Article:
Thursday, December 27, 2012

Back to the Acropolis Museum, December 2012

So last week I went back to the museum... and it’s time for something positive, this being the season of goodwill and all.

I remember my three major complaints being the photography ban, the lack of printed and explanatory information and the lack of children oriented materials.
Image of sign outside New Acropolis Museum showing that photography is forbidden
No photography sign, outside the New Acropolis Museum
Image of the New Acropolis Museum entrance, with pottery left and right, the Archaic room ahead and the Caryatids above and a very prominent no photography sign
Main entrance hall of the New Acropolis Museum, with prominent no photography reminder
Well, having gone on Saturday 15 December (a normal, pay to enter day) with the girls, we had the museum essentially to ourselves – up in the Parthenon gallery we walked round the whole thing twice, only seeing other people towards the end of our tour. An experience both satisfying and slightly worrying at the same time.
My girls alone in the Hellenistic/Roman hall of the New Acropolis Museum - In the distance Praxiteles' huge head of Artemis
All the Hellenistic and Roman era to ourselves...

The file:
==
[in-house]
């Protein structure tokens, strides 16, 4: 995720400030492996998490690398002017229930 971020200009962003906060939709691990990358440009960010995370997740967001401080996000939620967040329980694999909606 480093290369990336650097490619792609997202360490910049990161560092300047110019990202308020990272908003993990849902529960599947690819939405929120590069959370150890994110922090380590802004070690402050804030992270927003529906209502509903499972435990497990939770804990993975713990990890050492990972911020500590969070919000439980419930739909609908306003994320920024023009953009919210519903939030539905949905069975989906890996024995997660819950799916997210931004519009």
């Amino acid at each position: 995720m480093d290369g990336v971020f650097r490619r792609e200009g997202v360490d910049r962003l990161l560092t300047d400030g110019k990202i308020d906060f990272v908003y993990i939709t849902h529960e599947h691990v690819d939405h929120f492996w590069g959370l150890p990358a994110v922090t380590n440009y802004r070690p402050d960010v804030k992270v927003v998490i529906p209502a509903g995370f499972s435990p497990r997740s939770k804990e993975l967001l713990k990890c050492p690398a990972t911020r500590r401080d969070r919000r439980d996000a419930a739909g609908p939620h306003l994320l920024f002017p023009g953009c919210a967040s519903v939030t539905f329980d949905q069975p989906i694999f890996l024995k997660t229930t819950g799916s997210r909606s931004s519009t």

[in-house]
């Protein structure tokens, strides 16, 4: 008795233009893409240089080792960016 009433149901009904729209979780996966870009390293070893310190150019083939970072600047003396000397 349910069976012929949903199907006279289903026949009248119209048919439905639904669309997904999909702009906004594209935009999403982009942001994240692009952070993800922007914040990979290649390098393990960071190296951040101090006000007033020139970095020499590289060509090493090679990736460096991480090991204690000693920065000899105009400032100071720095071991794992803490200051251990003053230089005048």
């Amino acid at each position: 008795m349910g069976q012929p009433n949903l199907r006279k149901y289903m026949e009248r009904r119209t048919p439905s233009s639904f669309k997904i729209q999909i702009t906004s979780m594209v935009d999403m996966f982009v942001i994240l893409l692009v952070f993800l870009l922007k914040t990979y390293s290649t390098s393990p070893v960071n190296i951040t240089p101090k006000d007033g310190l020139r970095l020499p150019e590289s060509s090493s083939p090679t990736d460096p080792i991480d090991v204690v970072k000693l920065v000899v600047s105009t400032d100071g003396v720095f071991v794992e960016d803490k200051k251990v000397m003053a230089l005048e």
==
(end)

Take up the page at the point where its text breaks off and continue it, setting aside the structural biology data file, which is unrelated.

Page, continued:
The major changes I noticed from the summer of 2009:

1. The Kritios Boy seems to have been raised on his pedestal to a much higher level. Can’t imagine why, but, there you have it. Blonde Boy also seems to have a new perch...

Archaic room, from behind the Blonde Boy and the Kritios Boy
Kritios boy, on a new perch (2012) - compare with the image below (2009)

Image of the back of the Blonde Boy's head and the back of the Kritios boy

2. There is now material for kids to read or have read to them, in big letters, bright colours and targeted at them. So – yes, the museum is currently better for kids than it was three years ago. Can it be better yet? I think so, but this is a good first step.

3. (I took about 50 photos and hardly anyone minded, shhh…)

4. In 2009, I had a very specific complaint about the lack of “how” – well, in the archaic sculpture room, there is now a very nice display of marble-working tools along with an example of how each one left its mark on the marble. There was a similar display about the various minerals used to colour the marble, where they came from and how they were prepared to be applied.
A display of tools of the marble worker in the new acropolis museum
Tools of marbleworking and the marks they make

So – the museum is getting better. I am more enthusiastic, and I can’t wait to go back. Oh, and as a coda: Ariadne, at 45 months old told me the next day that the sixth Caryatid should come back from London to be with her sisters. It’s not right that she’s far away from them. I had explained that the pedestal is empty because one of the girls has gone to London to another museum, in a totally non-judgmental and neutral way.


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